The Uniform Child-Custody Jurisdiction and Enforcement Act (UCCJEA) is a set of uniform laws adopted by every state but Massachusetts*. One key purpose of the UCCJEA is to “provide a uniform set of jurisdictional rules and guidelines for the national enforcement of child custody orders.” In re J.W.S., 194 N.C. App. 439, 446 (2008) (emphasis added); see GS 50A-101 Official Comment. The UCCJEA defines when a court has subject matter jurisdiction of a child custody proceeding, which includes abuse, neglect, and dependency actions (A/N/D). See GS 50A-102(4). In North Carolina, the UCCJEA is found at GS Chapter 50A. Under the UCCJEA, there are different types of jurisdiction: initial (the first custody order concerning a child), modification (when there is a previously issued order), and temporary emergency jurisdiction. GS 50A-201 through -204. The focus of this post is temporary emergency jurisdiction. Continue Reading
Obtaining Relief from an Adjudication of Delinquency: Does Rule 60 Apply?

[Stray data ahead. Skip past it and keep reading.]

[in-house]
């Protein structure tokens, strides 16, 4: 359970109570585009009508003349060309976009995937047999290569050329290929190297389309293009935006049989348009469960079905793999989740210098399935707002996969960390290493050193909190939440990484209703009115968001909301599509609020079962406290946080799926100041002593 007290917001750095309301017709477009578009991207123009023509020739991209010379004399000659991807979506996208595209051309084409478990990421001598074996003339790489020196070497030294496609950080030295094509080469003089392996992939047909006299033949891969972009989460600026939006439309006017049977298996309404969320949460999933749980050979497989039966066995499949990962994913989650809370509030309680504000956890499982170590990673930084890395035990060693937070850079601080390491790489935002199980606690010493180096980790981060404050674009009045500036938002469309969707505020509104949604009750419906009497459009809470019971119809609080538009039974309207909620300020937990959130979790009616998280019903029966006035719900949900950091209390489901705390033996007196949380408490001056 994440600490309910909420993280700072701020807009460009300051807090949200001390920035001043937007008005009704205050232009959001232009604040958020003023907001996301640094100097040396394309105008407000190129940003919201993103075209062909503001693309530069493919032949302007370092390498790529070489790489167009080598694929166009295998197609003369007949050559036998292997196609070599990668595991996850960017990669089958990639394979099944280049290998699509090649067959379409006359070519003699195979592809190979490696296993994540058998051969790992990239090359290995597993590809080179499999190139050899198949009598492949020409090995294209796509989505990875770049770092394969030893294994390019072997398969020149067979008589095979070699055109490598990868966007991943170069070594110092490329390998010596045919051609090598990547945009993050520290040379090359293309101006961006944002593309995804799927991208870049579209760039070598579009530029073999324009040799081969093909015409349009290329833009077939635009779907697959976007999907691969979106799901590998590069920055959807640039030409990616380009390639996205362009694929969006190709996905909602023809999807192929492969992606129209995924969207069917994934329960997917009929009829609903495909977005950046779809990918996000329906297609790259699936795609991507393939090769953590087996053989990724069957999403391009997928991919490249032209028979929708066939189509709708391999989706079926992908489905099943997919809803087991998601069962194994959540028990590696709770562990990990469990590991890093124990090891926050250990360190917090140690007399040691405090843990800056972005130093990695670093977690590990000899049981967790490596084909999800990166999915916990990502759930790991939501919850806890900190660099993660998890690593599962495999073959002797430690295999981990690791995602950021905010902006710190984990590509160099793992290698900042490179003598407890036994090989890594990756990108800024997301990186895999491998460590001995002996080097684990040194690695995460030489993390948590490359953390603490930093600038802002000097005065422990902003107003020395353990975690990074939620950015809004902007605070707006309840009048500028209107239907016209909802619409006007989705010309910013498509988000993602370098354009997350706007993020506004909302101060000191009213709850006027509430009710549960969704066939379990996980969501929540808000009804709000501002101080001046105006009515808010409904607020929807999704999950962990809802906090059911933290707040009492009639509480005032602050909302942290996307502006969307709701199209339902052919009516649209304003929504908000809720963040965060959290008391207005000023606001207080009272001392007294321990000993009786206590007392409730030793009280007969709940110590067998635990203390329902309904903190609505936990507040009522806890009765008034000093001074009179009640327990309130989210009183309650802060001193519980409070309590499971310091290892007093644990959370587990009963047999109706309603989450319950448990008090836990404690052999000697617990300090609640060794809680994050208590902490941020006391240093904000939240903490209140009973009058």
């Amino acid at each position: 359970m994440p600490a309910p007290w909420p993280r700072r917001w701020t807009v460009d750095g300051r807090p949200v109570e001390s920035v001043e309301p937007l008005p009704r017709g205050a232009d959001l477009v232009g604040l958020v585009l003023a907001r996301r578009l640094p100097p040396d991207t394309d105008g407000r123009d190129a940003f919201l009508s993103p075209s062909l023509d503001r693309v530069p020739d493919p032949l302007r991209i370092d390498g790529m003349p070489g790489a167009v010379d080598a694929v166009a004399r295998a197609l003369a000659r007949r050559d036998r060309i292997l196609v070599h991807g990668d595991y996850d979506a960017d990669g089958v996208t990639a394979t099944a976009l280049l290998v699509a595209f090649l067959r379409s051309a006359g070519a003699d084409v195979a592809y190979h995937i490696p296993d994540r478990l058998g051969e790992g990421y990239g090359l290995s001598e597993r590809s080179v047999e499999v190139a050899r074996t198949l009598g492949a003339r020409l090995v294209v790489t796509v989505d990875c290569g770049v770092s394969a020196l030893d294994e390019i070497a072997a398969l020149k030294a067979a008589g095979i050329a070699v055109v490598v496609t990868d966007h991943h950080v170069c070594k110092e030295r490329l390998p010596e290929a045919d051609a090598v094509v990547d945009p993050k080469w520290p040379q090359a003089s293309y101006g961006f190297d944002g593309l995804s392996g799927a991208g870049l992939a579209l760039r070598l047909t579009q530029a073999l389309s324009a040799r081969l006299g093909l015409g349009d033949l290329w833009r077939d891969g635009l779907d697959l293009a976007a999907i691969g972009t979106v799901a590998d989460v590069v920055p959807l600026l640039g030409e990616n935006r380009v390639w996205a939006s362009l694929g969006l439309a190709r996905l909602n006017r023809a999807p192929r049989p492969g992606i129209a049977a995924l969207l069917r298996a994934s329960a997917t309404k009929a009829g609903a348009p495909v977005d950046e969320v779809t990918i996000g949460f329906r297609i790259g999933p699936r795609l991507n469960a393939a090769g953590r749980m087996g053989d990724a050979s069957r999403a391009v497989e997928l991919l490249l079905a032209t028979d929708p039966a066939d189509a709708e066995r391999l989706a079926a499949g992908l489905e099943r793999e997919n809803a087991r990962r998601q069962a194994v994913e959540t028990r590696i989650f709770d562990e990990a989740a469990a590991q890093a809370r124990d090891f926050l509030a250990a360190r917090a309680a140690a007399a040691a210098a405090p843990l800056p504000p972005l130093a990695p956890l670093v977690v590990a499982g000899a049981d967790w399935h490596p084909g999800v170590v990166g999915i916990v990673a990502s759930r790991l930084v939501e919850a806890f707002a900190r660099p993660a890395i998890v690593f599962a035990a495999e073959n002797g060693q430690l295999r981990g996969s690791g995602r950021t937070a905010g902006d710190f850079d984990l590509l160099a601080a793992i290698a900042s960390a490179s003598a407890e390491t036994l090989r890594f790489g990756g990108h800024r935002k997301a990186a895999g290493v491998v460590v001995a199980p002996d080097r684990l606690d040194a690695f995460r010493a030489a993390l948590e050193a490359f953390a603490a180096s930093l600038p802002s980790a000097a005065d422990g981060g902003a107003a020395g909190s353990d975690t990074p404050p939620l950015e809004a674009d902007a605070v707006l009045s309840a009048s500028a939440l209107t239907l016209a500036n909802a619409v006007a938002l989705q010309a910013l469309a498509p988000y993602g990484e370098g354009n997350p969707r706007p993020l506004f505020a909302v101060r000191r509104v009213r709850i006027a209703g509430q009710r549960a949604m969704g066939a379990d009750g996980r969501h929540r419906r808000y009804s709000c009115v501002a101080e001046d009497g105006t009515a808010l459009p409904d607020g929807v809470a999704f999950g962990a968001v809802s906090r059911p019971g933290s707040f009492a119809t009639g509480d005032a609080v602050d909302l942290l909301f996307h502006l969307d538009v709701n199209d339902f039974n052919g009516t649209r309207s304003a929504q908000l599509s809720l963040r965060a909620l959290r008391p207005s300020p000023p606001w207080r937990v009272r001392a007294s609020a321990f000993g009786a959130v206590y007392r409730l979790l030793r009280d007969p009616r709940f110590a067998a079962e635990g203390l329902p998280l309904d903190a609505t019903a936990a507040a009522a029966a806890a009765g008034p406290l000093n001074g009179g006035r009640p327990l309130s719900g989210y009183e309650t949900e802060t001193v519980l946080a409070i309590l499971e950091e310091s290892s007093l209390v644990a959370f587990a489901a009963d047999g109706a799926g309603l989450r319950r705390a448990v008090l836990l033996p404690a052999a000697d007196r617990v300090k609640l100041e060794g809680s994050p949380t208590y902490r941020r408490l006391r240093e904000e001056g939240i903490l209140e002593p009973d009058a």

Several years ago when I was an appellate attorney for the State, I filed a cert petition seeking appellate review of a court order granting a Rule 60(b)(6) motion to set aside an adjudication of delinquency for first degree sex offense. The court found that the allegations were proven beyond a reasonable doubt but then allowed the juvenile’s Rule 60(b) motion because the offense (fellatio) was four years old, it was not committed in a violent manner, the juvenile showed no risk of reoffending, and labeling the juvenile as a sex offender would do him more harm than good. Based on these findings, the court concluded that “extraordinary circumstances” existed and that justice required granting the juvenile’s motion. The Court of Appeals declined to review the order and still hasn’t addressed whether Rule 60(b) applies to delinquency cases.
District court judges throughout the state disagree on the answer (which I discovered during a lively debate in my first juvenile delinquency course at the School of Government). There is no clear answer, but appellate cases suggest that Rule 60(b) does apply. However, it may not authorize setting aside an adjudication order, as described above. Here’s why.